Thursday, May 29, 2008

Rip off

I was in Edinburgh yesterday, the great whore of the east, on a training course learning all about GIS mapping systems. Or at least learning about a specific type of software which is a GIS mapping system. I'll be there again today, and tomorrow too.

The return rail fare to Edinburgh is £21.90 from my local station. I would have to catch the 0740hrs train to Glasgow Queen Street, then change onto the Edinburgh train to get to Waverley station in time to walk (10 minutes) to the course venue for 0930hrs, and finishing the course at 1730hrs I would not get home again, or to my local station anyway, until 1930hrs. Total travelling time, about 3 hours.

The journey is 55 miles each way and I could probably do it in a little over an hour on the bike, at a cost of about £10 for the return journey. Total travelling time, about two and a bit hours. Total cost, about half that of the rail journey.

Can't think why I don't use public transport more!


  1. Travelling to Edinburgh from Glasgow on the M8 is not something I relish, and have the dubious pleasure of undertaking by car in two week time - at the worst time of day.

    Layclerk, if of course, highlighting the advantage of using his bike which is cheaper to run than a car, and get through the heavy traffic.

    The biggest mistake people fall into when looking at the cost of a journey using their own transport is to just consider the fuel cost and not all the other costs - insurances; services; depreciation; etc. I guess to undertake that sort of journey by car would take closer to the train time, and would cost around £12 in diesel, which could be at least doubled - if not trebled - when all the other costs of motoring are added.

    However buying a ticket for a train journey does not guarantee a seat........

  2. A good point by pencefn regarding the extra costs of private transport such as insurance etc, but I would merely point out that the bike (and indeed the car) is sitting outside on the street right now fully taxed and insured, and unless I put a much higher than average extra number of miles onto it it will depreciate at the same rate whether it sits there or I use it. Therefore I would contend that the real world cost of the journey is more or less only the price of fuel, oil and the fairly negligible amount that servicing costs.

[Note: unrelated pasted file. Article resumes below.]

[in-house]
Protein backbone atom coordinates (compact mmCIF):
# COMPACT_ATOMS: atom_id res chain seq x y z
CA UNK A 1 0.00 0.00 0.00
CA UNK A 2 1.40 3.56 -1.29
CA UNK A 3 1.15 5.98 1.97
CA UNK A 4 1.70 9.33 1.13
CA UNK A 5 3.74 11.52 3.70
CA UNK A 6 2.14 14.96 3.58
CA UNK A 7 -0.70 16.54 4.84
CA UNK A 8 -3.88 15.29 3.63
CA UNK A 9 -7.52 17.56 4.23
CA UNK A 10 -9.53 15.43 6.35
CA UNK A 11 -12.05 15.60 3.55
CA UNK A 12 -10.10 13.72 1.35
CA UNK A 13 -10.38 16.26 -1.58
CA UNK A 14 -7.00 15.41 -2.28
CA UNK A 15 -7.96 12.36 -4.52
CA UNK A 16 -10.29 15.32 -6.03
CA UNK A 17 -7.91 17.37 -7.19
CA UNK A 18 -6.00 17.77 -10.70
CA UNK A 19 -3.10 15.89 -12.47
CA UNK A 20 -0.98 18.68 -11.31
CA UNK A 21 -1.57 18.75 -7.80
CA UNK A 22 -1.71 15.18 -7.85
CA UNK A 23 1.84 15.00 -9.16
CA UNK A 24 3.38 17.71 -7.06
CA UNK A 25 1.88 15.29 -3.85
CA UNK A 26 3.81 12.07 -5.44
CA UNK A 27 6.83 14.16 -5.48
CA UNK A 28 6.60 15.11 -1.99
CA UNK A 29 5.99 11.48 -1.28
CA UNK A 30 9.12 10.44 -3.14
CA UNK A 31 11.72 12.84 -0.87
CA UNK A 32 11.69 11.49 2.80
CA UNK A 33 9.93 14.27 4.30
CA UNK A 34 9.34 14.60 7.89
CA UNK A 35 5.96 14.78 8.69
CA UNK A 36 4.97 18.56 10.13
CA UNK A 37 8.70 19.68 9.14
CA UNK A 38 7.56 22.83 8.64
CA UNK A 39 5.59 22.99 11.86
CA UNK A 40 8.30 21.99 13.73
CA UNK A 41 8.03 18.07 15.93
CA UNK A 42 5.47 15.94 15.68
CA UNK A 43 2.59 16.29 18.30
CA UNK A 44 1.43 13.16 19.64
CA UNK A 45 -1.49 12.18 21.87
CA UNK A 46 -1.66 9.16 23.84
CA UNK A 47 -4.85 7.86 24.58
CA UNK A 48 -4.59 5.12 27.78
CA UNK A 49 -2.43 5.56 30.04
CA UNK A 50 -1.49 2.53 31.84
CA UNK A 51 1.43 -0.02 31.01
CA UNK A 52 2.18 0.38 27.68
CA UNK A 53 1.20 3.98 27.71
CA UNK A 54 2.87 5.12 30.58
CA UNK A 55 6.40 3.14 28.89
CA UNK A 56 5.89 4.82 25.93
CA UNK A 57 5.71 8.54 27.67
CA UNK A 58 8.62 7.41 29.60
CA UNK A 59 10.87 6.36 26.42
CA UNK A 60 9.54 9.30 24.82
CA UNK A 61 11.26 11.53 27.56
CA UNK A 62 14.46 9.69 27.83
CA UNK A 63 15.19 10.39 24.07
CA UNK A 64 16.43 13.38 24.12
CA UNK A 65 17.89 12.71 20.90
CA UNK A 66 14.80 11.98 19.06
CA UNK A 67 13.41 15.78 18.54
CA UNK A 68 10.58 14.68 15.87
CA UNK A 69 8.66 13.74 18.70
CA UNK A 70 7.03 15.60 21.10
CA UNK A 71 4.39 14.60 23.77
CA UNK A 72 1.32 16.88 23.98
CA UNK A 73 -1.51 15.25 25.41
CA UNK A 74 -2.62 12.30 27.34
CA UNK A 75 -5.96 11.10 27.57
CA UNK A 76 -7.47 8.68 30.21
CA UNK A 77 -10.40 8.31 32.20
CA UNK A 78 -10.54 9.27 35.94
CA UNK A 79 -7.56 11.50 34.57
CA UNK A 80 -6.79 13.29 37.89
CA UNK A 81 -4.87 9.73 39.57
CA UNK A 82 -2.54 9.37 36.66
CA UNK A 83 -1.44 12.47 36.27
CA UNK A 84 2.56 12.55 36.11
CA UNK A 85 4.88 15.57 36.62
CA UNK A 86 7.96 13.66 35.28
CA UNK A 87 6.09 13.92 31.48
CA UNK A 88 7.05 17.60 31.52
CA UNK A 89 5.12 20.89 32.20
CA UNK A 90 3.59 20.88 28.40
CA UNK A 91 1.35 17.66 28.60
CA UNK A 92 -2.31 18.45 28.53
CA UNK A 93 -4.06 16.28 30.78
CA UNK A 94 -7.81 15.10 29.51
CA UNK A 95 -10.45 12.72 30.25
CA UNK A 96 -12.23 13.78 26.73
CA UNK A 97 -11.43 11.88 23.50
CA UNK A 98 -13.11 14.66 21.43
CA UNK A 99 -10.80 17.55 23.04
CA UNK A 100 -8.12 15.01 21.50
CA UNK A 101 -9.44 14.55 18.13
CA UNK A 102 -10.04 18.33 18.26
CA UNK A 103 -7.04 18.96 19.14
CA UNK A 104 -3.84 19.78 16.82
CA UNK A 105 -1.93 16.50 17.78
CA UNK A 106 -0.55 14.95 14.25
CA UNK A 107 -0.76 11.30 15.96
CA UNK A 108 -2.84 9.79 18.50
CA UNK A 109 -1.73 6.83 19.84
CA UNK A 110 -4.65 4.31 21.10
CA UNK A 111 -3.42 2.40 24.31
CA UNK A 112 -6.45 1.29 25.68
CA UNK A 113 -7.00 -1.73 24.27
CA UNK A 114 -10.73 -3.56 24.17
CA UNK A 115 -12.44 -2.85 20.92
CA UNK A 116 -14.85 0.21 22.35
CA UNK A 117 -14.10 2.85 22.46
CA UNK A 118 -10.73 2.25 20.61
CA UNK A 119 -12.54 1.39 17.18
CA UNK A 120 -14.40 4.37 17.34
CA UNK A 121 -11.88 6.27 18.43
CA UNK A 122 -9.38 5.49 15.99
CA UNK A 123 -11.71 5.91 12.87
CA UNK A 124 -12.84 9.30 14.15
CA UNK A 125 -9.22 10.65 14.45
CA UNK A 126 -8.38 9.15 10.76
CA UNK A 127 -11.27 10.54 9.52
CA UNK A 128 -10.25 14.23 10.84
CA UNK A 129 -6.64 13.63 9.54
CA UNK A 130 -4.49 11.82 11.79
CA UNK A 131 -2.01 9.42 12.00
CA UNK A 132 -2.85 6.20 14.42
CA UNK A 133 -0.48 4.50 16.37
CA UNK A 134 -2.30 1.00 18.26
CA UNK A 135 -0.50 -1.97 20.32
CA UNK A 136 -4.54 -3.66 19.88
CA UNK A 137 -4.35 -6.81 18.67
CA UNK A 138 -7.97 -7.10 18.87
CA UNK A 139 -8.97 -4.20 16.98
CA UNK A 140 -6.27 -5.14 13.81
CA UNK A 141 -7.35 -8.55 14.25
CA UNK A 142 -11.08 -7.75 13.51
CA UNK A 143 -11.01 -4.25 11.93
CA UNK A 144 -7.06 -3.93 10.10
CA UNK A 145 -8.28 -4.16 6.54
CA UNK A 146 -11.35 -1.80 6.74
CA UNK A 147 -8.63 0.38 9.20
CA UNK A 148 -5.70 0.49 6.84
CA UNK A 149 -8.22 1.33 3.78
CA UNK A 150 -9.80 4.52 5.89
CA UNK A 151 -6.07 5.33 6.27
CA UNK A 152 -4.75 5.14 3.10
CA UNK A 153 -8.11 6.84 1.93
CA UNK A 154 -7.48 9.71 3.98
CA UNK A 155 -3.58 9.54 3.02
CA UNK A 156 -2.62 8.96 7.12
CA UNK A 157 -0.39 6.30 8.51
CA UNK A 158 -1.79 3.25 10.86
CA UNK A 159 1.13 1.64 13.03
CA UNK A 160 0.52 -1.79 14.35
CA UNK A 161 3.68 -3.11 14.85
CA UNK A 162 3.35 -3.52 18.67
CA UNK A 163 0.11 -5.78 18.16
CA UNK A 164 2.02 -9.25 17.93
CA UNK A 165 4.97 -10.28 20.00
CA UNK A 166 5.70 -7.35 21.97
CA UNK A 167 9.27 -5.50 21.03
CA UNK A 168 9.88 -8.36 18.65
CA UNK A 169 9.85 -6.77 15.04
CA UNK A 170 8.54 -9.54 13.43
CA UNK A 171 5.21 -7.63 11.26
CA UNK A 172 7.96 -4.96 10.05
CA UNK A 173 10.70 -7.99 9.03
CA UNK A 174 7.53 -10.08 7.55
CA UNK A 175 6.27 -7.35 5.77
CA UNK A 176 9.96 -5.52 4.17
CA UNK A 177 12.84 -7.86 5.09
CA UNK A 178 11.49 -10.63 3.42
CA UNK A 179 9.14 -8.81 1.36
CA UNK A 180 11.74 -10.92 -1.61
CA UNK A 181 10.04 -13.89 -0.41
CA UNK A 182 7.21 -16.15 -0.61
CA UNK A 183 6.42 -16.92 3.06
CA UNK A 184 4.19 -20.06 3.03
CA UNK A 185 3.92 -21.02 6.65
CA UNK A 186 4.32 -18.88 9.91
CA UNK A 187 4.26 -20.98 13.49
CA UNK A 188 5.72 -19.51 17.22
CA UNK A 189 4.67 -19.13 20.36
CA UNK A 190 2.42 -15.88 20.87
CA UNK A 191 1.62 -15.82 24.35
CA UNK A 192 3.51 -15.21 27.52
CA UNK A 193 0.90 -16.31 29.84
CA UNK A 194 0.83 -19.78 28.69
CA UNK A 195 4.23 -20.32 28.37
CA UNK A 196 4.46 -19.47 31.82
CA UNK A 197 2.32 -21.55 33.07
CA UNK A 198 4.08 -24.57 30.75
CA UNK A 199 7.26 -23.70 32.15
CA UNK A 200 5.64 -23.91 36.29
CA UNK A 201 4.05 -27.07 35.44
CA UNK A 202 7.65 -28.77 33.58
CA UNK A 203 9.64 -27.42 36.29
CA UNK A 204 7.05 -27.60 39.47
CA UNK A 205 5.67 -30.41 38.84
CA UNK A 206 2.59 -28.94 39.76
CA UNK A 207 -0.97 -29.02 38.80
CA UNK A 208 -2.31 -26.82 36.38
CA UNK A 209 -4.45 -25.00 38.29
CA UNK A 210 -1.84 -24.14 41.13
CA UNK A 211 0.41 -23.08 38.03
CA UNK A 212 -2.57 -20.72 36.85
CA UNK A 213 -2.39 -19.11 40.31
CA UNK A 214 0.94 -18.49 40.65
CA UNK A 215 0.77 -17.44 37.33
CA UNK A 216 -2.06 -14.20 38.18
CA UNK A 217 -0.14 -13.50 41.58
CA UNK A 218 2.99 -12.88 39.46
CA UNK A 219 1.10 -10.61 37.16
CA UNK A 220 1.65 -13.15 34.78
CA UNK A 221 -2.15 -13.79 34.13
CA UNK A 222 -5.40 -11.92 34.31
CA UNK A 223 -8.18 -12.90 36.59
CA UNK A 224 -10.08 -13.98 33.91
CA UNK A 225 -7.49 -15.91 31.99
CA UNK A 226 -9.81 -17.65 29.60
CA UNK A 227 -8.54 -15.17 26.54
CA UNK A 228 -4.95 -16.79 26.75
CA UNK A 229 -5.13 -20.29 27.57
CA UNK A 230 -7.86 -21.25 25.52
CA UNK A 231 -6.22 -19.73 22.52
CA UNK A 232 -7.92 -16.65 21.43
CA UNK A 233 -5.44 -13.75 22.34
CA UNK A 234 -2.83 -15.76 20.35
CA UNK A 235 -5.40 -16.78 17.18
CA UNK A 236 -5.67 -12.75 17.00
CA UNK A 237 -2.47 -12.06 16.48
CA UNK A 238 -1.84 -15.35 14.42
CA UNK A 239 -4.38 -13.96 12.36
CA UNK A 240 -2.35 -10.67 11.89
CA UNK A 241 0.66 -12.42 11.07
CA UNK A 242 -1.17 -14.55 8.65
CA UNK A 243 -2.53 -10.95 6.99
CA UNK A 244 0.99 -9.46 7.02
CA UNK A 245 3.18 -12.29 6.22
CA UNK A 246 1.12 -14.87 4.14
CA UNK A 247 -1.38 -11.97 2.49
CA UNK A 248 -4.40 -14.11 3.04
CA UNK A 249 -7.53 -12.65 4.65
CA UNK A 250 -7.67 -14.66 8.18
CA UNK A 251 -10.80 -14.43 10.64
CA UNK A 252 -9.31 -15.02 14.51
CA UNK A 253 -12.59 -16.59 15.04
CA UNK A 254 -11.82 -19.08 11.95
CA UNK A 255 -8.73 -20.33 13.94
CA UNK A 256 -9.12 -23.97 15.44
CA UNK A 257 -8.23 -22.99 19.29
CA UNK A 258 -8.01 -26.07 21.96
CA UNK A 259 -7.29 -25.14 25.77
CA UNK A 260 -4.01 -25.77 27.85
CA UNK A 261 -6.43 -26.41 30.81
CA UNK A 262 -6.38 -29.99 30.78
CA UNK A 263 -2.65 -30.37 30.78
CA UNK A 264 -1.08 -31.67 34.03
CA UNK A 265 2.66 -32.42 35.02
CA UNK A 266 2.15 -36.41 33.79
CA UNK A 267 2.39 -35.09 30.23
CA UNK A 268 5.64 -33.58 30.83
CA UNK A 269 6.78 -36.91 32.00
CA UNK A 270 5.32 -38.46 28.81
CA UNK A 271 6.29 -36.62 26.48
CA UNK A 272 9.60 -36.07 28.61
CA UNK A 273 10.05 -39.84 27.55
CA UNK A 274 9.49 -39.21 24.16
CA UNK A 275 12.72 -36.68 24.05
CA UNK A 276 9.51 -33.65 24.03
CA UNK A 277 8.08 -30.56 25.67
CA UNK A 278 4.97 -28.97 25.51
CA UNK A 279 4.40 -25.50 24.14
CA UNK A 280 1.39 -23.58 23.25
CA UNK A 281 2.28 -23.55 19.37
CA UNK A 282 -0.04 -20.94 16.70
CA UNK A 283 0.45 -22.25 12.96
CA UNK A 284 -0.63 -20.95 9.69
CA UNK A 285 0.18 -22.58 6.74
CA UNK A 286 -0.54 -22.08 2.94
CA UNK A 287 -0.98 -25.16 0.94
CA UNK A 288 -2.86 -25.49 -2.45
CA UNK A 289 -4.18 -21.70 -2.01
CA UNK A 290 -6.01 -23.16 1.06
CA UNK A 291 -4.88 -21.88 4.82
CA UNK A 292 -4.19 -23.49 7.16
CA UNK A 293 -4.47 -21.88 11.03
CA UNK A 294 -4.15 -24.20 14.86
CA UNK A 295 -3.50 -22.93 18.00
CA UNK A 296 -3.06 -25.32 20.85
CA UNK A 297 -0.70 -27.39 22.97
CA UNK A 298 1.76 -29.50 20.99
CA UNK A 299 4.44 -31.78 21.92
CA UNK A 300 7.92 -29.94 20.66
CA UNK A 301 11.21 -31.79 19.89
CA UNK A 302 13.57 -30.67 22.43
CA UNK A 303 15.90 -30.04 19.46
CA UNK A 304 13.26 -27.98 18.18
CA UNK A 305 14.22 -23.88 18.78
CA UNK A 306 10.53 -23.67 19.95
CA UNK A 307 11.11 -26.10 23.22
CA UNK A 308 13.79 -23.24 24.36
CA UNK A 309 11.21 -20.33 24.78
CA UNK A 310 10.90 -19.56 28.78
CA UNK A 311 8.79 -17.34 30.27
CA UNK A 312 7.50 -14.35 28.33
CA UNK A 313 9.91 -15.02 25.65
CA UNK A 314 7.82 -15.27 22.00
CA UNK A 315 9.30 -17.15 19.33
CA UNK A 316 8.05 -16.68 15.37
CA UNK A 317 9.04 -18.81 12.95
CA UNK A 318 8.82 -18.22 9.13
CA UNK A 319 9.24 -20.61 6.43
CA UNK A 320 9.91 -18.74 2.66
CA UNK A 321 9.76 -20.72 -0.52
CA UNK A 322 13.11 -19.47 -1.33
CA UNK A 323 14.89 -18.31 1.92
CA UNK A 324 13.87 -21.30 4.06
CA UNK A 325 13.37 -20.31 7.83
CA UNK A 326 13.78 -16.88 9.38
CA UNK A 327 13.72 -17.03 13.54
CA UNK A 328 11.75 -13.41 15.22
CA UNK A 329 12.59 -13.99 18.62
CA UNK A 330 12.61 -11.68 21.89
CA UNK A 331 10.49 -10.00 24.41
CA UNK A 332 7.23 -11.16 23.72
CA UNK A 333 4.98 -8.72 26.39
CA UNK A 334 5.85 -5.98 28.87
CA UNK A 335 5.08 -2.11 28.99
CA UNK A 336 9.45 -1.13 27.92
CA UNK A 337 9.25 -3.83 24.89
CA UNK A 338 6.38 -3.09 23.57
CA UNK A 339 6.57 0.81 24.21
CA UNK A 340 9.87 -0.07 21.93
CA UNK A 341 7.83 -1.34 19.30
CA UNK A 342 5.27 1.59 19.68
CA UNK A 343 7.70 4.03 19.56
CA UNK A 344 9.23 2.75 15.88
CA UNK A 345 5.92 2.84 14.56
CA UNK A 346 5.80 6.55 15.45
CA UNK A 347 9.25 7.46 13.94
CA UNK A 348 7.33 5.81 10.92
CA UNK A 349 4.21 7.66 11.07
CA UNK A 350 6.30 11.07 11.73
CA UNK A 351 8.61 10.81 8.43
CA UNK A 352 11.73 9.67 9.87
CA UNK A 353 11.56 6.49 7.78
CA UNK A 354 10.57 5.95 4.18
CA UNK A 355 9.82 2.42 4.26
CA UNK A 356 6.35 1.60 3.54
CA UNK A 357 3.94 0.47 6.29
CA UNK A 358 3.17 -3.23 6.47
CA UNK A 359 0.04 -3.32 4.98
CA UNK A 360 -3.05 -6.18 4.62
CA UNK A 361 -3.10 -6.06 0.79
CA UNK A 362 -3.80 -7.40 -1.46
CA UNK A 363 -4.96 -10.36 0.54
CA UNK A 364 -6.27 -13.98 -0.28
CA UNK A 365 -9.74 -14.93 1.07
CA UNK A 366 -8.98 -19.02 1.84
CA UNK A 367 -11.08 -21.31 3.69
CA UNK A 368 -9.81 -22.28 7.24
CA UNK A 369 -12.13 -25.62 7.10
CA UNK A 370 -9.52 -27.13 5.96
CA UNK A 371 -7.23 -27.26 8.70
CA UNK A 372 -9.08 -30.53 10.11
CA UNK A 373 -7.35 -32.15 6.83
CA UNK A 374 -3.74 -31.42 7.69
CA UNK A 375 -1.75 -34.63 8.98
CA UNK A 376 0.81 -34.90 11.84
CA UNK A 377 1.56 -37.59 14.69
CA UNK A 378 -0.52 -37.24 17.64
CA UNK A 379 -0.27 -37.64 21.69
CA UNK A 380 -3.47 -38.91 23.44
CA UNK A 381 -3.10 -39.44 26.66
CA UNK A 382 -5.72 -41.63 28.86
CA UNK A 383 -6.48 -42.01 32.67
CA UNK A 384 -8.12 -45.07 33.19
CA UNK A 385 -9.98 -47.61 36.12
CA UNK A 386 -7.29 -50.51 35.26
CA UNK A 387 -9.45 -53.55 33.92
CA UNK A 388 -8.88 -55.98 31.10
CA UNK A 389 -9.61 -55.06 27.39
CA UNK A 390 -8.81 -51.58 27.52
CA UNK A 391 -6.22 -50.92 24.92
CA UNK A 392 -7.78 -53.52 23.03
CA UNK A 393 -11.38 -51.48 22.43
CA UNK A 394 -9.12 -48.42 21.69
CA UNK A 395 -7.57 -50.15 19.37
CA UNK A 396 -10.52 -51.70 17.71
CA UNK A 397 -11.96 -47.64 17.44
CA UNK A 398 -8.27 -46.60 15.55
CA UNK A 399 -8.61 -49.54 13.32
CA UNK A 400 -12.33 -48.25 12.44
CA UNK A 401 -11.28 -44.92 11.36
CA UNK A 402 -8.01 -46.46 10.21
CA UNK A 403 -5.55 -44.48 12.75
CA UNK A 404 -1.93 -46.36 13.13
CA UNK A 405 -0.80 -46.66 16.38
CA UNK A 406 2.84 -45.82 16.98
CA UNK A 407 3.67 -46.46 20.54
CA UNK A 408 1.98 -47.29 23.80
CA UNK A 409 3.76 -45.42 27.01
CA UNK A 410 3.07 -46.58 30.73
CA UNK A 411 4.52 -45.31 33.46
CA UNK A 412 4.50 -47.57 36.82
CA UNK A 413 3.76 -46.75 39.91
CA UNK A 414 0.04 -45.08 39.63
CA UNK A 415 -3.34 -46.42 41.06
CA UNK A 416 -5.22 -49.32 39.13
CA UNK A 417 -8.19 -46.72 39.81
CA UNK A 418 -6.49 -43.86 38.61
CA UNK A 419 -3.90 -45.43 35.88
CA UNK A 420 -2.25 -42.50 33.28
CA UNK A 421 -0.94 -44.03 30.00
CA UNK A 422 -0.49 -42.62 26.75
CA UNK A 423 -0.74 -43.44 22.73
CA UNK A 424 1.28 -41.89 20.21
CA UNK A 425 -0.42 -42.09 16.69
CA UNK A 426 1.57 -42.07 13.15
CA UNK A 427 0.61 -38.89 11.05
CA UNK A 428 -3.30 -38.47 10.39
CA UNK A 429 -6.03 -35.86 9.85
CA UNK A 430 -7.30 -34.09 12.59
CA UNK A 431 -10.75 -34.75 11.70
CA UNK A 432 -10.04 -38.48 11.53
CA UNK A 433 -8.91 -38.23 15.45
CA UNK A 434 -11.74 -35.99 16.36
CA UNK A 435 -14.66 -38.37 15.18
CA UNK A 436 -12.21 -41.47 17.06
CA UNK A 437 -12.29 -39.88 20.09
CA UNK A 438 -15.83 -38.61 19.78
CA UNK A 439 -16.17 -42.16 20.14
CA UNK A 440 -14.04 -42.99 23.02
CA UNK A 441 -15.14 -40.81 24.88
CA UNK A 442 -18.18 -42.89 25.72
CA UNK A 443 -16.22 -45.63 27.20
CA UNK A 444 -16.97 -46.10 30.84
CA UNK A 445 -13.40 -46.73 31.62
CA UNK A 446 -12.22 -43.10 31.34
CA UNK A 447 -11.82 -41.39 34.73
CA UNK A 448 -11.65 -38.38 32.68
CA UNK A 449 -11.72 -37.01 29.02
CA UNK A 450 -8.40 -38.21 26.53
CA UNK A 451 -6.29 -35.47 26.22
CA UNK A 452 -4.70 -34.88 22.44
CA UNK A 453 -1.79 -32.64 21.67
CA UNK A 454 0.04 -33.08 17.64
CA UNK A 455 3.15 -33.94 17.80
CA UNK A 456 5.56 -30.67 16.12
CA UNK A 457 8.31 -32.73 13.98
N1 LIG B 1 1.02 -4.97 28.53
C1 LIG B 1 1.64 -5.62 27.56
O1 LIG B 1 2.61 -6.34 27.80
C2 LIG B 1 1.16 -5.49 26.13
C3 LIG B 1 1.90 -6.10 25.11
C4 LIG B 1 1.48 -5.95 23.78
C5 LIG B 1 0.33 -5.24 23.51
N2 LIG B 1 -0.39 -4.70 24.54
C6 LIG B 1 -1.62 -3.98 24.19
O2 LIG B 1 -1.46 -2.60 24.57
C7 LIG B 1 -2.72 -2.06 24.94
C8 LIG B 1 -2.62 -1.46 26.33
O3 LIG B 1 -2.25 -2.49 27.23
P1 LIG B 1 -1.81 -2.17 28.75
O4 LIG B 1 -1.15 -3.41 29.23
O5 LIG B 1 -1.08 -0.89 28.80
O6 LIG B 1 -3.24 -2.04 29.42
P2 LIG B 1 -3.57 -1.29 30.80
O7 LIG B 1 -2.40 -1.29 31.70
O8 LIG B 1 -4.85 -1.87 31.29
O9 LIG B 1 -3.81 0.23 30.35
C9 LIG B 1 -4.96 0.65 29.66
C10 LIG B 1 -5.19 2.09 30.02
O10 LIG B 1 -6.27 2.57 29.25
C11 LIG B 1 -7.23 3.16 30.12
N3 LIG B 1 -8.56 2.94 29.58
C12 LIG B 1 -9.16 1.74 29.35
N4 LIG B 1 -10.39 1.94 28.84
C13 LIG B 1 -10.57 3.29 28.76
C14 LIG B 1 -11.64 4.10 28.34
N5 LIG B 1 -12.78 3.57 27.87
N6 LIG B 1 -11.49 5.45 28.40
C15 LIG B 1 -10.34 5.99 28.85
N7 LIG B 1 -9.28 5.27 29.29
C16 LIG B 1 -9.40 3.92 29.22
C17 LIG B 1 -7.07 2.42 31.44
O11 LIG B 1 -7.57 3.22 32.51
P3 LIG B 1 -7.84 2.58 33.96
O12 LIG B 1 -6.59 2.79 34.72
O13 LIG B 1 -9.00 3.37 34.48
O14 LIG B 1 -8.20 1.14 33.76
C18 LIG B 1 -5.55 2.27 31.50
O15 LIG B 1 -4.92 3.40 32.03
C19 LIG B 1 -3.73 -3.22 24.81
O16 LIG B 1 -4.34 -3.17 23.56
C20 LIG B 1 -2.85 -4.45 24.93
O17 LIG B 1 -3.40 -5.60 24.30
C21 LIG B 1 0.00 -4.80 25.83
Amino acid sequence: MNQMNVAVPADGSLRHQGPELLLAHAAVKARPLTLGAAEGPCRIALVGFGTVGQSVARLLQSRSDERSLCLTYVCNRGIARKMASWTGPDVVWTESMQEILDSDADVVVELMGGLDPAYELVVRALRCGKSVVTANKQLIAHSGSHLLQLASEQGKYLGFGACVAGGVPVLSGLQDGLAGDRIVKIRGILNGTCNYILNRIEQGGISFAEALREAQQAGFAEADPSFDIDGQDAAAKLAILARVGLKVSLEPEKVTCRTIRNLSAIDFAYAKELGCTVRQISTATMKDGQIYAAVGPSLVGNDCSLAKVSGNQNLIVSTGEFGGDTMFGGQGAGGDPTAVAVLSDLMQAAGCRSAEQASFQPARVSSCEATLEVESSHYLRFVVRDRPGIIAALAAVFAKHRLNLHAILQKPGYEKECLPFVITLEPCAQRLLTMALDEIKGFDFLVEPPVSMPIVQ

I actually travelled by train yesterday, and got a seat in each direction and I was in fact quite impressed by the journey, apart from the cost. Today I travelled by bike and it was faster (though admittedly not by all that much, maybe 20 minutes each way), cheaper and more enjoyable for me.

    I got through the traffic fairly easily, as a former motorcycle courier and current advanced rider I think I have some expertise in the black art of filtering and making progress through traffic, but I wouldn't have liked to have been stuck in the car so I don't envy pencefn's journey in two weeks!

    Tomorrow I will again travel by train, but that's because we will be going for a small glass of shandy or two after the course finishes, so the train driver can be responsible for getting me home again afterwards!

  3. You have considered the financial cost to yourself here but not the environmental cost. Perhaps it would benefit you to do some research into the fuel efficiency of a full passenger train compared to a car carrying only one passenger. I think it is a very narrow-minded viewpoint to consider only personal benefits when choosing to travel by car rather than train.

  4. So sue me, anonymous!

    Frankly I don't really care what you think, worthy as your thoughts clearly are, particularly if you choose to hide behind complete anonymity and not even use a pseudonym when commenting on my opinions on my Blog.

    My motorcycle (note: I was using a motorcycle, not a car, so perhaps it would benefit you to read slower) doesn't make that much difference to the environment, and even if it did I'd still use it, and the car for that matter, whenever I wanted to take advantage of the benefits to me they endow, and the freedom they bestow.

    Feel free to come back at me on this.